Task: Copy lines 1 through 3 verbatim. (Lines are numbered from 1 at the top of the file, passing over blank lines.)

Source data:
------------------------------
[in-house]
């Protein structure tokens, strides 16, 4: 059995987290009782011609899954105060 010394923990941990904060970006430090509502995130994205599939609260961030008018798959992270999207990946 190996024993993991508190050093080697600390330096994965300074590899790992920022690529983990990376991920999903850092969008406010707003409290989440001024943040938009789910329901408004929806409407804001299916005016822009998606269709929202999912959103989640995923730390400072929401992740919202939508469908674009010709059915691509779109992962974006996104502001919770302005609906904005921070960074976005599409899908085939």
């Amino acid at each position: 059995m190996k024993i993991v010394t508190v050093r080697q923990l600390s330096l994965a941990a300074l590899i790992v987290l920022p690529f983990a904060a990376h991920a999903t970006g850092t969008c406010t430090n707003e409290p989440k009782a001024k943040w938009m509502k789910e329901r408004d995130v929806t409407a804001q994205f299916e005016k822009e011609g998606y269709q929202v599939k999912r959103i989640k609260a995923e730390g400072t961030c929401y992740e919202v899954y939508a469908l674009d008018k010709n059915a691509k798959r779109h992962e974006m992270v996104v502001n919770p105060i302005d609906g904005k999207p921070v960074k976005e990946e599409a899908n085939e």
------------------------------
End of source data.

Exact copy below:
[in-house]
């Protein structure tokens, strides 16, 4: 059995987290009782011609899954105060 010394923990941990904060970006430090509502995130994205599939609260961030008018798959992270999207990946 190996024993993991508190050093080697600390330096994965300074590899790992920022690529983990990376991920999903850092969008406010707003409290989440001024943040938009789910329901408004929806409407804001299916005016822009998606269709929202999912959103989640995923730390400072929401992740919202939508469908674009010709059915691509779109992962974006996104502001919770302005609906904005921070960074976005599409899908085939």
């Amino acid at each position: 059995m190996k024993i993991v010394t508190v050093r080697q923990l600390s330096l994965a941990a300074l590899i790992v987290l920022p690529f983990a904060a990376h991920a999903t970006g850092t969008c406010t430090n707003e409290p989440k009782a001024k943040w938009m509502k789910e329901r408004d995130v929806t409407a804001q994205f299916e005016k822009e011609g998606y269709q929202v599939k999912r959103i989640k609260a995923e730390g400072t961030c929401y992740e919202v899954y939508a469908l674009d008018k010709n059915a691509k798959r779109h992962e974006m992270v996104v502001n919770p105060i302005d609906g904005k999207p921070v960074k976005e990946e599409a899908n085939e």